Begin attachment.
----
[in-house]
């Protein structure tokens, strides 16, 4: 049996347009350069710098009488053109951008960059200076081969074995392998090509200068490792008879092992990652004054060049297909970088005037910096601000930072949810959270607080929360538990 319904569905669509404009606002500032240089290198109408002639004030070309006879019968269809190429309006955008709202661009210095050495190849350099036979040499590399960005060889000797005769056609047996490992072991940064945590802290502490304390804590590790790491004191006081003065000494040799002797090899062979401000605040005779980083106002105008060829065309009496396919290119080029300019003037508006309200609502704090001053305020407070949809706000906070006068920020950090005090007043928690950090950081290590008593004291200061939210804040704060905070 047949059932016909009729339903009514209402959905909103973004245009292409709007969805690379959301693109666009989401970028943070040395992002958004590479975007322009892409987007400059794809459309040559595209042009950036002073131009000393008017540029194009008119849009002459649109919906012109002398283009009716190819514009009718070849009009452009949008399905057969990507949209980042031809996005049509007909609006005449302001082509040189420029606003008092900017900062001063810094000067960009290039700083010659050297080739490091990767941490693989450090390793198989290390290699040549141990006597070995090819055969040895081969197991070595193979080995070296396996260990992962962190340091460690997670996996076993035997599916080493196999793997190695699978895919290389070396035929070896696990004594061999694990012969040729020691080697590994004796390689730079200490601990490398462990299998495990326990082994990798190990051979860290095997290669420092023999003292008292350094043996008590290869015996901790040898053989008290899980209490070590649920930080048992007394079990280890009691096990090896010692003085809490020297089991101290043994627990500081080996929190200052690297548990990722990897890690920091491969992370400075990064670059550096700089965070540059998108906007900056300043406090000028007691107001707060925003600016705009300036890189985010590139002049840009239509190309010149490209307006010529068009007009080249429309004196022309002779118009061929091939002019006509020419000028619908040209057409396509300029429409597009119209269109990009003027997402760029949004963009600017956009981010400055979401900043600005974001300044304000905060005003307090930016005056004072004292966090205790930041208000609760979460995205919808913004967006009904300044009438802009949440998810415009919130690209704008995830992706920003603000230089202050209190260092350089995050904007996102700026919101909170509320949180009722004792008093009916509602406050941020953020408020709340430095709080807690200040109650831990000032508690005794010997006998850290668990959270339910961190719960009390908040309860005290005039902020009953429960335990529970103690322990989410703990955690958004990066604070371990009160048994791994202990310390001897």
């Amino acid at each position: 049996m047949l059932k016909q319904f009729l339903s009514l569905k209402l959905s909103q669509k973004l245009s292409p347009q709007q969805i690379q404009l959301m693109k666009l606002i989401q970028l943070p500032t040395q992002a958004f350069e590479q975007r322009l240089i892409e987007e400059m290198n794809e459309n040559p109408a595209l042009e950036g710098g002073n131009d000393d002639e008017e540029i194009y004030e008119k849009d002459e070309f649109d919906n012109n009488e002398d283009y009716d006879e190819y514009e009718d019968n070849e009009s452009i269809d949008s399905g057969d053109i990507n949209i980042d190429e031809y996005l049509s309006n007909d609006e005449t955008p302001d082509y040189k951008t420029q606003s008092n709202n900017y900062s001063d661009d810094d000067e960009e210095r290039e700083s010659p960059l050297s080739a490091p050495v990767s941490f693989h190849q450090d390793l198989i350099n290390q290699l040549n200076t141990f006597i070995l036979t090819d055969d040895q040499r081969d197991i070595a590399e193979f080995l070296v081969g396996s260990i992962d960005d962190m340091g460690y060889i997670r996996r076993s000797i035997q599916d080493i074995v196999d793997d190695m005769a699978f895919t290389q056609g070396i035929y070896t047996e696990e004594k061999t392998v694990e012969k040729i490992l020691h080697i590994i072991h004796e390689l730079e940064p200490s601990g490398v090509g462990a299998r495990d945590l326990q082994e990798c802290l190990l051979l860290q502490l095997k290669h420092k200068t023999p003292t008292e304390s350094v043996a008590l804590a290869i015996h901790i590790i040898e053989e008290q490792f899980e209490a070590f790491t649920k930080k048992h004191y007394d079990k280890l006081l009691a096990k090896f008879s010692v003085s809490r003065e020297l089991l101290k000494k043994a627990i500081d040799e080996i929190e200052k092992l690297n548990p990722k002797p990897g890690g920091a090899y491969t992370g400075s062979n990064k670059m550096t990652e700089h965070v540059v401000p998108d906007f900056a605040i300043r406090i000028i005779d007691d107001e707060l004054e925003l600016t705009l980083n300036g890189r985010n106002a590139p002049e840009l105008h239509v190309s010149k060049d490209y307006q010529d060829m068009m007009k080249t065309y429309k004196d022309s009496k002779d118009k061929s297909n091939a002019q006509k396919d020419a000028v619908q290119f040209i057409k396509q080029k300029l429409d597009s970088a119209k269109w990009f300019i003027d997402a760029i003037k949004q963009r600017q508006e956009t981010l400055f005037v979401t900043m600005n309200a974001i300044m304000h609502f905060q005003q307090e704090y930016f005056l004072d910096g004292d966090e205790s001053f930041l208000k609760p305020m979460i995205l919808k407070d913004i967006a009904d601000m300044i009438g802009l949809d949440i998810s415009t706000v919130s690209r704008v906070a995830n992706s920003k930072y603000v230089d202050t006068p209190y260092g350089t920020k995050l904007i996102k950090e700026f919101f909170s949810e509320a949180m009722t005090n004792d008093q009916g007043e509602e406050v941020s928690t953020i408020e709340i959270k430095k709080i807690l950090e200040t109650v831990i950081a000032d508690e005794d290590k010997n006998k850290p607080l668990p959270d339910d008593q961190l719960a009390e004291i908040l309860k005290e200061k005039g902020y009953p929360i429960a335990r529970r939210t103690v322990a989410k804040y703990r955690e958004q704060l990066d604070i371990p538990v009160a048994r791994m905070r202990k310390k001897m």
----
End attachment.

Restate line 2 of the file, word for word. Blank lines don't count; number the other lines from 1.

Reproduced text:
């Protein structure tokens, strides 16, 4: 049996347009350069710098009488053109951008960059200076081969074995392998090509200068490792008879092992990652004054060049297909970088005037910096601000930072949810959270607080929360538990 319904569905669509404009606002500032240089290198109408002639004030070309006879019968269809190429309006955008709202661009210095050495190849350099036979040499590399960005060889000797005769056609047996490992072991940064945590802290502490304390804590590790790491004191006081003065000494040799002797090899062979401000605040005779980083106002105008060829065309009496396919290119080029300019003037508006309200609502704090001053305020407070949809706000906070006068920020950090005090007043928690950090950081290590008593004291200061939210804040704060905070 047949059932016909009729339903009514209402959905909103973004245009292409709007969805690379959301693109666009989401970028943070040395992002958004590479975007322009892409987007400059794809459309040559595209042009950036002073131009000393008017540029194009008119849009002459649109919906012109002398283009009716190819514009009718070849009009452009949008399905057969990507949209980042031809996005049509007909609006005449302001082509040189420029606003008092900017900062001063810094000067960009290039700083010659050297080739490091990767941490693989450090390793198989290390290699040549141990006597070995090819055969040895081969197991070595193979080995070296396996260990992962962190340091460690997670996996076993035997599916080493196999793997190695699978895919290389070396035929070896696990004594061999694990012969040729020691080697590994004796390689730079200490601990490398462990299998495990326990082994990798190990051979860290095997290669420092023999003292008292350094043996008590290869015996901790040898053989008290899980209490070590649920930080048992007394079990280890009691096990090896010692003085809490020297089991101290043994627990500081080996929190200052690297548990990722990897890690920091491969992370400075990064670059550096700089965070540059998108906007900056300043406090000028007691107001707060925003600016705009300036890189985010590139002049840009239509190309010149490209307006010529068009007009080249429309004196022309002779118009061929091939002019006509020419000028619908040209057409396509300029429409597009119209269109990009003027997402760029949004963009600017956009981010400055979401900043600005974001300044304000905060005003307090930016005056004072004292966090205790930041208000609760979460995205919808913004967006009904300044009438802009949440998810415009919130690209704008995830992706920003603000230089202050209190260092350089995050904007996102700026919101909170509320949180009722004792008093009916509602406050941020953020408020709340430095709080807690200040109650831990000032508690005794010997006998850290668990959270339910961190719960009390908040309860005290005039902020009953429960335990529970103690322990989410703990955690958004990066604070371990009160048994791994202990310390001897």